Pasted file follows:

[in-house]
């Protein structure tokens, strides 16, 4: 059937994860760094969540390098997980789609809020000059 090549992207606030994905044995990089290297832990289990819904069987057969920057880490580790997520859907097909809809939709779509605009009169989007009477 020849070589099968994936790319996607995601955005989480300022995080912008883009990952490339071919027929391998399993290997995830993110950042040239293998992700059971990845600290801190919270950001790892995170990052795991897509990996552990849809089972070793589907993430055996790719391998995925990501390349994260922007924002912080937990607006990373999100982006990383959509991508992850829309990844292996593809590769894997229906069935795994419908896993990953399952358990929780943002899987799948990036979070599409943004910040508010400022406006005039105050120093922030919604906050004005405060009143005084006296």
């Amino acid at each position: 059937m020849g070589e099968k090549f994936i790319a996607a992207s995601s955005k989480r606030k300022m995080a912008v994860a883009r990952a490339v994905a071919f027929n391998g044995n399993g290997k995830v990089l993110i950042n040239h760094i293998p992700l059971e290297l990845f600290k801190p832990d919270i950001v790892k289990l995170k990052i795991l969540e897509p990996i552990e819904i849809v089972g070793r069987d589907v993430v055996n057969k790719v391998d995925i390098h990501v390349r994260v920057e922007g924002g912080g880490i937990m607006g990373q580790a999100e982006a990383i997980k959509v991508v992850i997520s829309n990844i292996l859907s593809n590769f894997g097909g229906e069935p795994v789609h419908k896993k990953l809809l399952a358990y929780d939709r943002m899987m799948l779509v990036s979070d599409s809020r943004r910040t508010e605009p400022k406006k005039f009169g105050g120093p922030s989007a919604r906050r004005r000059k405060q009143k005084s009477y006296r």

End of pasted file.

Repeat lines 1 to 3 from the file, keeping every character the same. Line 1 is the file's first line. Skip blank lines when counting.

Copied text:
[in-house]
């Protein structure tokens, strides 16, 4: 059937994860760094969540390098997980789609809020000059 090549992207606030994905044995990089290297832990289990819904069987057969920057880490580790997520859907097909809809939709779509605009009169989007009477 020849070589099968994936790319996607995601955005989480300022995080912008883009990952490339071919027929391998399993290997995830993110950042040239293998992700059971990845600290801190919270950001790892995170990052795991897509990996552990849809089972070793589907993430055996790719391998995925990501390349994260922007924002912080937990607006990373999100982006990383959509991508992850829309990844292996593809590769894997229906069935795994419908896993990953399952358990929780943002899987799948990036979070599409943004910040508010400022406006005039105050120093922030919604906050004005405060009143005084006296």
């Amino acid at each position: 059937m020849g070589e099968k090549f994936i790319a996607a992207s995601s955005k989480r606030k300022m995080a912008v994860a883009r990952a490339v994905a071919f027929n391998g044995n399993g290997k995830v990089l993110i950042n040239h760094i293998p992700l059971e290297l990845f600290k801190p832990d919270i950001v790892k289990l995170k990052i795991l969540e897509p990996i552990e819904i849809v089972g070793r069987d589907v993430v055996n057969k790719v391998d995925i390098h990501v390349r994260v920057e922007g924002g912080g880490i937990m607006g990373q580790a999100e982006a990383i997980k959509v991508v992850i997520s829309n990844i292996l859907s593809n590769f894997g097909g229906e069935p795994v789609h419908k896993k990953l809809l399952a358990y929780d939709r943002m899987m799948l779509v990036s979070d599409s809020r943004r910040t508010e605009p400022k406006k005039f009169g105050g120093p922030s989007a919604r906050r004005r000059k405060q009143k005084s009477y006296r």